The writer is an analyst at Autonomous Research
Twenty-six million US consumers are estimated to be “credit invisible”, lacking a financial track record with any credit bureau.
And up to 53m are estimated to have no traditional credit rating score from Fico, the listed provider of the metric that underpins trillions of dollars in lending decisions in the US.
Others who may be creditworthy can find themselves caught in a cycle of low credit scores and riskier lending alternatives due to a lack of traditional credit access.
Underlying many of these cases are real structural disadvantages. The US Bureau of Consumer Financial Protection has found that ethnic minority populations are more likely to experience credit invisibility across age ranges and that low-income consumers are more likely to start out with negative credit profiles triggered by events like debt collections. Consumers who recently entered the US and those dependent on cash payments make up a substantial portion of unscored individuals.
Pressure is now mounting to deal with such disparities. Among multiple US government proposals to address credit inequities are stronger regulatory oversight for credit bureaus that collect and analyse data on consumers and the creation of a public consumer credit bureau to challenge the private operators.
But one change could be more effective in removing the bottleneck to credit access — ending Fico’s longstanding credit scoring monopoly at the heart of mortgage underwriting.
Following the credit scoring model’s creation in 1989 — the only one of its kind at the time — it became central to US mortgage lending in 1995 when Fannie Mae and Freddie Mac began mandating its use for mortgage-backed security underwriting.
Fico is now fully embedded in mortgage approvals and has grown to dominate other lending categories. The benefit that Fico has provided historically is a stable, single scoring model when no other existed, but the downside is that newer, more innovative models cannot be widely adopted.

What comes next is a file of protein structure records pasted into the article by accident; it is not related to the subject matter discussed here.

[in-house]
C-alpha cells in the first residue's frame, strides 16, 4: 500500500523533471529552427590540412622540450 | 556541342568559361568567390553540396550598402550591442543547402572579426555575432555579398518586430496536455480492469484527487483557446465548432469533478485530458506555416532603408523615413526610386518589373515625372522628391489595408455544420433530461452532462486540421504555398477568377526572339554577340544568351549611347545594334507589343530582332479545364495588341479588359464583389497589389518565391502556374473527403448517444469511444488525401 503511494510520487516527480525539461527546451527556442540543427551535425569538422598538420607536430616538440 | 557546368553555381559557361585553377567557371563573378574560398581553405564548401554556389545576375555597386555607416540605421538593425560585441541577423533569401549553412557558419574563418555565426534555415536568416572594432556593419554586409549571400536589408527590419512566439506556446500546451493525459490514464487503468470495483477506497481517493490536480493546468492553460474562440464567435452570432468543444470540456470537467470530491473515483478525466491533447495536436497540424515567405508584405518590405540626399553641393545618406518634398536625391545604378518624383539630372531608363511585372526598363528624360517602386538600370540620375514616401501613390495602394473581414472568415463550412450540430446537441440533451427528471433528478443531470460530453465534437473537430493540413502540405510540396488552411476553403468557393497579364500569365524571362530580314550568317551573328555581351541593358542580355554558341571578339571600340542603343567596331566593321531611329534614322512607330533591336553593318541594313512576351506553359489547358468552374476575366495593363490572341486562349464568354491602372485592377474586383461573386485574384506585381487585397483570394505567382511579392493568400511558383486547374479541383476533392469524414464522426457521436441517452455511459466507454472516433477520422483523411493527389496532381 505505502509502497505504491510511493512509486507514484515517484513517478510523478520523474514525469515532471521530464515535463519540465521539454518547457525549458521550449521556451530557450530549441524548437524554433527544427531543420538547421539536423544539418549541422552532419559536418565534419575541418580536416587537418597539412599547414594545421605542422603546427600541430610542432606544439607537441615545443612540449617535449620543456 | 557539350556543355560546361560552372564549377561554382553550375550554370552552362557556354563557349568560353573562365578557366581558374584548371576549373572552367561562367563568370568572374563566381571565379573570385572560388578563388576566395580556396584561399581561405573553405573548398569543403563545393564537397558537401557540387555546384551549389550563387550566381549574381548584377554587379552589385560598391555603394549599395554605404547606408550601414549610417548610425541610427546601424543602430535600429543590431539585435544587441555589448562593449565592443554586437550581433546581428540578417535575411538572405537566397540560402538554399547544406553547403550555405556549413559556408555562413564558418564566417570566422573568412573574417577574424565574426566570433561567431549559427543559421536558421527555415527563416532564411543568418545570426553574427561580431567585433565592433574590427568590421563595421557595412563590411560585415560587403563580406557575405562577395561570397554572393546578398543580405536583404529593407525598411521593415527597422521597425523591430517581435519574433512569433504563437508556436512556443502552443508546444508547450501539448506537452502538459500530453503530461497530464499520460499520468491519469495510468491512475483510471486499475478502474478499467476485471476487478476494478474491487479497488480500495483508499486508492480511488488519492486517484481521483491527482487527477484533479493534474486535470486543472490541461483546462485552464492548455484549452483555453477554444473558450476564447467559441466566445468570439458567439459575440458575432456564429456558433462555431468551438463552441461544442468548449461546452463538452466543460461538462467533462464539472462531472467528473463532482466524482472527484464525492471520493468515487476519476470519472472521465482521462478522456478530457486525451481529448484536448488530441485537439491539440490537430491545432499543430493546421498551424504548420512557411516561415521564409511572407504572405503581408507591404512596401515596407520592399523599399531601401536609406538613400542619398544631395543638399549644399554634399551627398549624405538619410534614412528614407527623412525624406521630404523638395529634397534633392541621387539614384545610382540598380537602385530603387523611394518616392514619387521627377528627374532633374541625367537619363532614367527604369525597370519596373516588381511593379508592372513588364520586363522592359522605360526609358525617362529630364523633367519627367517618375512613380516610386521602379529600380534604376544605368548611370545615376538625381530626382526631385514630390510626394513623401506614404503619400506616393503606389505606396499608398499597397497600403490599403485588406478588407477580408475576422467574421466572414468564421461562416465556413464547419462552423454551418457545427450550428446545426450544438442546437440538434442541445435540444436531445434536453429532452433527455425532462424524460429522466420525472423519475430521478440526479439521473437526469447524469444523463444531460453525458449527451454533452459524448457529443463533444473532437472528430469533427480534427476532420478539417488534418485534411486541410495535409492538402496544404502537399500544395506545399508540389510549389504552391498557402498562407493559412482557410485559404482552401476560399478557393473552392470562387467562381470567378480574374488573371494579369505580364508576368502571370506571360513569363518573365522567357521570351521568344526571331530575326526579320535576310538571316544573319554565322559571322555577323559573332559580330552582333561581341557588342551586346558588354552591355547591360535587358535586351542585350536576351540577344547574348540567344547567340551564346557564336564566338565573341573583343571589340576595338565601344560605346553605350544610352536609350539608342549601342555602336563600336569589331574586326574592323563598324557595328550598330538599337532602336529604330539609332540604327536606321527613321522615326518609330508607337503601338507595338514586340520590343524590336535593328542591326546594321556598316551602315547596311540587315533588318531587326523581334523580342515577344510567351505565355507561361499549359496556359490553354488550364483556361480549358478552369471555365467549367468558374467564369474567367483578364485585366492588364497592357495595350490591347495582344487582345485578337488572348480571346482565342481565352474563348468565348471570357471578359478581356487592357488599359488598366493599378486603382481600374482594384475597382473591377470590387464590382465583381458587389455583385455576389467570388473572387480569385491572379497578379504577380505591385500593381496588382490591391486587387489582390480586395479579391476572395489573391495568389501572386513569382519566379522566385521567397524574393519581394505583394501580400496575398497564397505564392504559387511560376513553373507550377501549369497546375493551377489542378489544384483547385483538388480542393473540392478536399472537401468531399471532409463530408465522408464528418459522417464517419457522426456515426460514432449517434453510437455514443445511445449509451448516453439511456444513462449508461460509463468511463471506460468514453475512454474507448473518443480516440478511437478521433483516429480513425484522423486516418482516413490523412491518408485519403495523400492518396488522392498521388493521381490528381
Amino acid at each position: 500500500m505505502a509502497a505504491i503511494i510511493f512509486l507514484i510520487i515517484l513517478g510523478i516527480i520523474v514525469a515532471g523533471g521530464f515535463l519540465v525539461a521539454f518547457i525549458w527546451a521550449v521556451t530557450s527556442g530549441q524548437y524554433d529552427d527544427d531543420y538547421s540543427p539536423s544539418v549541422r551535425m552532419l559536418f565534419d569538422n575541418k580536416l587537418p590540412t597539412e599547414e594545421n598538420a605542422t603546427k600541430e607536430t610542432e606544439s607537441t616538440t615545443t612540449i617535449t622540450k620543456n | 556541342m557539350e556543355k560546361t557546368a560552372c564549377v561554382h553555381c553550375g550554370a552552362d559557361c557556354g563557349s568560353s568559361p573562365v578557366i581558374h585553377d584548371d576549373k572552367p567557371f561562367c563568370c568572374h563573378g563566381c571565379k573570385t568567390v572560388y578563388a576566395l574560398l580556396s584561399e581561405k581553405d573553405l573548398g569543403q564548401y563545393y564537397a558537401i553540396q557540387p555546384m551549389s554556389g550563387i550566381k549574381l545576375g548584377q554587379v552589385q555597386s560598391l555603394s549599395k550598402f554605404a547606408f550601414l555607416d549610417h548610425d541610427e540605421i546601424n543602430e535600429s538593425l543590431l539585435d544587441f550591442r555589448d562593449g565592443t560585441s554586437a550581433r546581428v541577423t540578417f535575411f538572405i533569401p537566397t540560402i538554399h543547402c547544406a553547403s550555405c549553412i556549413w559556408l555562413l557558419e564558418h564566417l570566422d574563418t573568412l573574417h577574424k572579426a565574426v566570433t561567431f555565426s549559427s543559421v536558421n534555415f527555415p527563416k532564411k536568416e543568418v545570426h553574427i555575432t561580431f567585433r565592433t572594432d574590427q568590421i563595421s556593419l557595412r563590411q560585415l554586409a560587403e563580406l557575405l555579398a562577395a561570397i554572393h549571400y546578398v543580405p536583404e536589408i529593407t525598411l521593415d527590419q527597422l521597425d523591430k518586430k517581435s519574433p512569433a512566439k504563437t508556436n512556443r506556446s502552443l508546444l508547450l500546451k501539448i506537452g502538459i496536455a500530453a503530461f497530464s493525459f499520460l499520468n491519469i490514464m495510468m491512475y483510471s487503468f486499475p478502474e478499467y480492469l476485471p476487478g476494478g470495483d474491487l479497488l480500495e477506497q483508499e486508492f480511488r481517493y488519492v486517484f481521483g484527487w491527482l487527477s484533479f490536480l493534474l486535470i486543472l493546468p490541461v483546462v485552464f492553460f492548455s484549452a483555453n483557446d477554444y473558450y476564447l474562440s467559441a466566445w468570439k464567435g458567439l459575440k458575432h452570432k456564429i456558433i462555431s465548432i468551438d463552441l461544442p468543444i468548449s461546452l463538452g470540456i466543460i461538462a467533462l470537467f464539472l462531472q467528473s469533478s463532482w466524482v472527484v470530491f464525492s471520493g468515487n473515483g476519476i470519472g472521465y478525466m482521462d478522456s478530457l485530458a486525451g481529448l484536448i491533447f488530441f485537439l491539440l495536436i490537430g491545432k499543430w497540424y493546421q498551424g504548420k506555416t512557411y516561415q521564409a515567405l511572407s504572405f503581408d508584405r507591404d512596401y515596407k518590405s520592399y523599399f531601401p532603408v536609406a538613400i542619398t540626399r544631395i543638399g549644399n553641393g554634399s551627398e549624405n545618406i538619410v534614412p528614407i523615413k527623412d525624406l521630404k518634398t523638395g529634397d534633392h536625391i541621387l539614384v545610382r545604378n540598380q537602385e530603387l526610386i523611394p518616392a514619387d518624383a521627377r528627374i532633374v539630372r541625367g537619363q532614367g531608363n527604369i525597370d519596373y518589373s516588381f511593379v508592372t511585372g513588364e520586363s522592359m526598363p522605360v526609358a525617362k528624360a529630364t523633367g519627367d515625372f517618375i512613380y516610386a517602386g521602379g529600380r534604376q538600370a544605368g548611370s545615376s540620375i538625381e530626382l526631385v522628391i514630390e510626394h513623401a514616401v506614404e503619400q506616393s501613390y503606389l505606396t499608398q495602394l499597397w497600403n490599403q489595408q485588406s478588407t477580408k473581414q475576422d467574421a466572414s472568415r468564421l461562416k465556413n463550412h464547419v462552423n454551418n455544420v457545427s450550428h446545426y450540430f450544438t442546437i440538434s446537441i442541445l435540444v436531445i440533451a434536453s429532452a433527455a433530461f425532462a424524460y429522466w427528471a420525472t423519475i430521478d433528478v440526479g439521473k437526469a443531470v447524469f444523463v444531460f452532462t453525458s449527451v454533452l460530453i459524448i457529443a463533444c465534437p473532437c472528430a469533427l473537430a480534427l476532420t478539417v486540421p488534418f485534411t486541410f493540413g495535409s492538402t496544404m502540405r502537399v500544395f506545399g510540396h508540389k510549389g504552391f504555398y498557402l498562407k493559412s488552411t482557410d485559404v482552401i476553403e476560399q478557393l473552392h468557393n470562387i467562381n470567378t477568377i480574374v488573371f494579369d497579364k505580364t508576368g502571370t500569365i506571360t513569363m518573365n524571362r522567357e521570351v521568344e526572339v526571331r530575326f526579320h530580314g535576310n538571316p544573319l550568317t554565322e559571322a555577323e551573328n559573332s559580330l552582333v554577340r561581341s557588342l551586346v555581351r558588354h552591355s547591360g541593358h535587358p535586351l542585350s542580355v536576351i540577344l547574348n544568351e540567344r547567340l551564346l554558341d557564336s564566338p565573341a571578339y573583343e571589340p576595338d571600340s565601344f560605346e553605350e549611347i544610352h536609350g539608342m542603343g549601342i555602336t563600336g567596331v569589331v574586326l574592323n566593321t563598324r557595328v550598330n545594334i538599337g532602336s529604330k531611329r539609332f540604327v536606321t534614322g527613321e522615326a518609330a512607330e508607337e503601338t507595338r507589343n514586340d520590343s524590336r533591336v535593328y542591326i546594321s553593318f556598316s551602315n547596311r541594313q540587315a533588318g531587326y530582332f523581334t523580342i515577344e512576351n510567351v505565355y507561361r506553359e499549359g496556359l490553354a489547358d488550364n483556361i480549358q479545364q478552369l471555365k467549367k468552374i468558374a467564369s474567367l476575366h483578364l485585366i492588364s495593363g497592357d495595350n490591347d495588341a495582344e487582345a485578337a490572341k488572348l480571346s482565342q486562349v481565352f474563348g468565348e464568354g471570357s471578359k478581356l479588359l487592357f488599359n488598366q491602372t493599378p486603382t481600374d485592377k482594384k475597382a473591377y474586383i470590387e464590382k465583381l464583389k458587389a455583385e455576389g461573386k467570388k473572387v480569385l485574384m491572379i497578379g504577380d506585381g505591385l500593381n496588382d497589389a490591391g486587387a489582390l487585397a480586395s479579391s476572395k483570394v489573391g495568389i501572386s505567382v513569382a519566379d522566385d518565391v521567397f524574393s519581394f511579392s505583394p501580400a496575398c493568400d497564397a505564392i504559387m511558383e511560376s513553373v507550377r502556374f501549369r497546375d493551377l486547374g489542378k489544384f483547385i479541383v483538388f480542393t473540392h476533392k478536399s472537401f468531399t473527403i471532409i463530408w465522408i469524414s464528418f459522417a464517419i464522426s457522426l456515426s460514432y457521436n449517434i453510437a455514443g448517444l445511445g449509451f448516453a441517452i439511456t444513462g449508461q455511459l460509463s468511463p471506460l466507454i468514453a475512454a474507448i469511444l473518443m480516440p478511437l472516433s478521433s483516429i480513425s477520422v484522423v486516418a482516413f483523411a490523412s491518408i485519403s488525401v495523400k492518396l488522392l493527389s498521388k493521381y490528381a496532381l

Fico and competing firms have developed more analytically-sophisticated scoring models that improve inclusiveness while minimising risk. But these models cannot be fully deployed when the government-approved model is currently limited to traditional credit variables and a single provider is dominant.
That position might now be challenged on several fronts.
Given the commercial opportunity, credit bureaus like Equifax, Experian, and TransUnion — alongside lenders and Fico itself — have been pursuing alternative credit data and analytics for some time. This includes using newer scoring models, rental and utility payment data, bank account data, and phone and internet records as indicators of creditworthiness alongside traditional metrics.
Another recent example is a programme by large US banks to share checking and savings data with the goal of identifying individuals who lack credit scores but still meet creditworthiness standards for credit card applications.
This initiative emerged from the Roundtable for Economic Access and Change (Project REACh) set up by the US Treasury to find new solutions to consumer finance inequities.
But the most notable solution from the bureaus is their joint venture VantageScore — a direct credit scoring competitor to Fico that provides credit scores to 40m otherwise unscored individuals.
The US Federal Housing Finance Agency has asked Fannie Mae and Freddie Mac to consider approving a newer Fico model, as well as VantageScore, for use by lenders.
If the latter is approved, lenders can begin extending mortgages to up to 40m additional consumers and would receive an implicit signal to go further with alternative models in other lending categories.
This decision would also end Fico’s effective monopoly in mortgage lending and would have implications for its rich valuation. The company has made the most of this dominant role by systematically renegotiating pricing with lenders since 2018. This has driven outsized revenue and margin growth.
With expectations for continued monopolistic price increases with limited lender pushback, Fico shares trade on a price equivalent to 40-50 times its forecast earnings over the next 12 months.
The stasis created by a dominant scoring model limits the full potential of innovation to solve credit access challenges. It is likely that pressure to diversify models will grow further, even without breaking Fico’s effective monopoly. But a clear government mandate would go further still in encouraging the use of readily available innovations to expand credit access.